Washington Lamar Butler dribbled out the final seconds of George Mason's latest improbable victory, then dropped the ball and wagged eight fingers toward a TV camera.
As in, "Round of eight, here we come!"
Butler hopped and skipped to the locker room, yelling over and over: "We're not even supposed to be here!"
Playing a short drive from George Mason's campus, Folarin Campbell scored 16, and the 11th-seeded Patriots used a shutdown defense to beat seventh-seeded Wichita State, 63-55, Friday night in a mid-major matchup, moving within one victory of the Final Four.
"We've been trying to prove ourselves all year. We heard what the critics were saying - that we didn't belong in the tournament," senior guard Tony Skinn said. "The confidence level has risen, and we've gotten a chance to show the country what we're capable of."
Plenty, such as denying the ball to Missouri Valley Conference player of the year Paul Miller, who led the Shockers with 16 points and nine rebounds, and Wichita State's second-leading scorer, Sean Ogirri, who had all of four points on 1-for-8 shooting.
Wichita State finished 20-for-64 on field-goal attempts, including a startling 3-for-24 on three-pointers. The tone was set early, as George Mason broke out to a 9-0 lead and took a 35-19 edge into halftime, thanks in large part to Wichita State's 9-for-30 shooting from the field to that point, 1-for-11 on threes.
"As hard as I tried," Shockers coach Mark Turgeon said, "I couldn't get them out of that funk."
How unexpected was George Mason's giddy, bracket-disrupting run through the NCAA Tournament?
The Patriots didn't receive a single vote in this season's final AP Top 25 - and never had won a single game at the NCAA Tournament until last week.
But they stunned sixth-seeded Michigan State and No. 3-seeded North Carolina, the defending national champion. George Mason's defense was superb in those games, too, as was Campbell, a 6-foot-4 sophomore who, like the rest of the Patriots' starting five, hails from nearby Maryland.
He averaged only 10.7 points this season, but that's up to 17.4 in the tournament. How fitting: An unheralded player lifting an unheralded team.
"Every time we go out there," Butler said, "we feel we have something to prove."
Butler and Skinn each added 14 points for the Patriots (26-7), who will meet top-seeded Connecticut or fifth-seeded Washington in Sunday's Washington Regional final.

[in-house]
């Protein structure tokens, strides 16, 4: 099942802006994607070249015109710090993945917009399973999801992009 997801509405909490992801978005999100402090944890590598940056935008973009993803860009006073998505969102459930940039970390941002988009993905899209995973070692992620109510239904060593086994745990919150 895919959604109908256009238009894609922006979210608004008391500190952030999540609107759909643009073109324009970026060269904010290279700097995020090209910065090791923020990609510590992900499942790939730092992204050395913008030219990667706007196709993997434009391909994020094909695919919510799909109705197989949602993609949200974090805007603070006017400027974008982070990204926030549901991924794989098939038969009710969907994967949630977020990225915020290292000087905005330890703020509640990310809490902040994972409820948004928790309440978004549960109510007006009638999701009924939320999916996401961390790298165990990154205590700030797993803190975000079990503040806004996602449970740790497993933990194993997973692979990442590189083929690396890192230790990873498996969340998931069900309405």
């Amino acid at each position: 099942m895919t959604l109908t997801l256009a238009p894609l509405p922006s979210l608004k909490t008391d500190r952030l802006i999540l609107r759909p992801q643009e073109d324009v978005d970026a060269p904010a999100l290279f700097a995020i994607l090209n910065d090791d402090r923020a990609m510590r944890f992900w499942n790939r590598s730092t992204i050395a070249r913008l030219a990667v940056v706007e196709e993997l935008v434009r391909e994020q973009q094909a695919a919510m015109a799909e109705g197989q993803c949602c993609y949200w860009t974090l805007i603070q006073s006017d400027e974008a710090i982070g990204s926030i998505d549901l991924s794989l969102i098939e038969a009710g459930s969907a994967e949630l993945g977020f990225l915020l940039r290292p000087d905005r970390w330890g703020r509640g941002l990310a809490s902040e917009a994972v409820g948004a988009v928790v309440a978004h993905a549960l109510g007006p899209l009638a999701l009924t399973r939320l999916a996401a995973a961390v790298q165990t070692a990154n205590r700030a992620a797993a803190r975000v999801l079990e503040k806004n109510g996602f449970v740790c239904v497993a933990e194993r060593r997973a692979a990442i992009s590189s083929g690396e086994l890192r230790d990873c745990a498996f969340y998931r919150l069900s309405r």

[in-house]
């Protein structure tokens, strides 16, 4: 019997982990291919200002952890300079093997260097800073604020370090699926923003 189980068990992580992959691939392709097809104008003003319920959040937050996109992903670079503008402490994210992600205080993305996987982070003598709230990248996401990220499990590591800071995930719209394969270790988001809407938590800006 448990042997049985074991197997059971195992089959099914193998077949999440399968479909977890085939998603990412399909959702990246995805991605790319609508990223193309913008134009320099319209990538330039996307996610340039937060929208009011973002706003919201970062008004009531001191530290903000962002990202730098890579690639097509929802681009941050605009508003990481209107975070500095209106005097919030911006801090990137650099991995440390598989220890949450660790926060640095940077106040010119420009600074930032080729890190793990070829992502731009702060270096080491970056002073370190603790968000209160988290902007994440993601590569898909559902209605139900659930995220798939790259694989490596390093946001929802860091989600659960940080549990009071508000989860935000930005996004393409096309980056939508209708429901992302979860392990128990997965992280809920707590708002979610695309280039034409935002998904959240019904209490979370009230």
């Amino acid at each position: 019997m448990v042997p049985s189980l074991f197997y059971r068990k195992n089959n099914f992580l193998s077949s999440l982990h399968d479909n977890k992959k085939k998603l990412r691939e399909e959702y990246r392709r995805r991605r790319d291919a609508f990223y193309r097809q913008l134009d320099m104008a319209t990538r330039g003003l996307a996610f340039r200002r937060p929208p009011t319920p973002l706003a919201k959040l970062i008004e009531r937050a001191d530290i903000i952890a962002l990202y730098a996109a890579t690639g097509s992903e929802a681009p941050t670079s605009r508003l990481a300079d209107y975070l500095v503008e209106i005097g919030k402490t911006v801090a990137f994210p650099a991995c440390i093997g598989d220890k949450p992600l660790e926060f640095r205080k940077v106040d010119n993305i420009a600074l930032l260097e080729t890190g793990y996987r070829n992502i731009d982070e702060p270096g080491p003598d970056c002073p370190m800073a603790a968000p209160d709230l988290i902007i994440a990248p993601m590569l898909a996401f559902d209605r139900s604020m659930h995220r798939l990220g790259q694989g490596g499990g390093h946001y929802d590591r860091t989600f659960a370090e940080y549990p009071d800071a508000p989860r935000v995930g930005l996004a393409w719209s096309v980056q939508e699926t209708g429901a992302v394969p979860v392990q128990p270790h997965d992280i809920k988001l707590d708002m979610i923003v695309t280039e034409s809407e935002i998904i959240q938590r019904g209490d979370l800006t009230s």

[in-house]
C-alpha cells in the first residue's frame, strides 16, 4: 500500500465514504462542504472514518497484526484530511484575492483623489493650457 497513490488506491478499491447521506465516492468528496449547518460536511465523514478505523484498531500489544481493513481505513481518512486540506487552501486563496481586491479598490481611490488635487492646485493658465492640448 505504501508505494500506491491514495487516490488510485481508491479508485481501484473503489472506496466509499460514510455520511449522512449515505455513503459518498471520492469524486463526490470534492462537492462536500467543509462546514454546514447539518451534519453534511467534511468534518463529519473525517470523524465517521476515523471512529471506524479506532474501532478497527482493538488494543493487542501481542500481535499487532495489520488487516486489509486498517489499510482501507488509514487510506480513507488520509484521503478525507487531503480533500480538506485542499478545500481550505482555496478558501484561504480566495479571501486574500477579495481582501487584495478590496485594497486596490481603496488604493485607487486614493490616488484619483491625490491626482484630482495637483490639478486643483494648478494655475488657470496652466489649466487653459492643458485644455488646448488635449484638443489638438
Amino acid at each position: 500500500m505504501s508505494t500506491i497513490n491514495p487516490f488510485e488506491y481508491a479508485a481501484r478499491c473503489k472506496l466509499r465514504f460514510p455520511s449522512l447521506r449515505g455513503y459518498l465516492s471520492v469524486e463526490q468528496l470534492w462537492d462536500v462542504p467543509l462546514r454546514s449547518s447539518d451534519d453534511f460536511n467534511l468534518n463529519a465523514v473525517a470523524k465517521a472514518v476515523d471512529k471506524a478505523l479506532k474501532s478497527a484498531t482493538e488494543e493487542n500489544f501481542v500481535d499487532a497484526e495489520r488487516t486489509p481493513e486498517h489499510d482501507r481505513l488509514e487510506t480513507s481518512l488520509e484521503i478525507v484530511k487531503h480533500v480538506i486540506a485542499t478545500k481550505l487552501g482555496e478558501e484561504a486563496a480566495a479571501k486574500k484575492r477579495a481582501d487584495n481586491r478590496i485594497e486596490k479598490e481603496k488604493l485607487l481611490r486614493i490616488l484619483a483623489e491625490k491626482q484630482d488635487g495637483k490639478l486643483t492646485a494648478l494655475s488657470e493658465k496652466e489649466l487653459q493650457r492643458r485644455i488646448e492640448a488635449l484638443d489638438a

Whoever George Mason's next opponent is will have to figure out a way to dent the Patriots' tough D. They tied for eighth in Division I this season by holding opponents under 39 percent shooting and shut down Michigan State and North Carolina for long stretches.
"They're very well-coached. They've caused a lot of problems for a lot of teams," said Wichita State's Kyle Wilson, who scored 12 and helped his team make the final score respectable.
But Wichita State (26-9) just couldn't put the ball in the bucket often enough to make a real game of it.
George Mason led by as many as 19 in the second half, and Wichita State's offense never got going. One sequence, with about 2 1/2 minutes left, captured the Shockers' rough night: They got three straight offensive rebounds, but the first two putbacks were strongly contested and didn't fall, and on the third, P.J. Couisnard simply missed an open layup.
Wichita State started hitting shots late, getting as close as 62-55 on Wilson's three-pointer with 23 seconds left. But that was it, and George Mason held on despite shaky foul shooting, then jumped on each other, shouted and pointed to their vocal cheering section.
The Shockers were playing about 1,200 miles from Wichita, Kan. George Mason's main campus, in Fairfax, Va., is about 20 miles from the Verizon Center, where the Patriots played one "home" game this season.
That the Shockers and Patriots were playing at all at this stage was a bit of vindication for mid-major schools. The Shockers reached the regional semifinals by beating the Big East's Seton Hall and the SEC's Tennessee, which was seeded second.
There were questions on Selection Sunday about whether the MVC deserved all four of its NCAA invitations and whether the Patriots belonged as an at-large choice from the Colonial Athletic Association, in part because the team lost two of its last four games.
That they belong is no longer in doubt. But how far can they go?
"Anything," George Mason coach Jim Larranaga said, "is possible."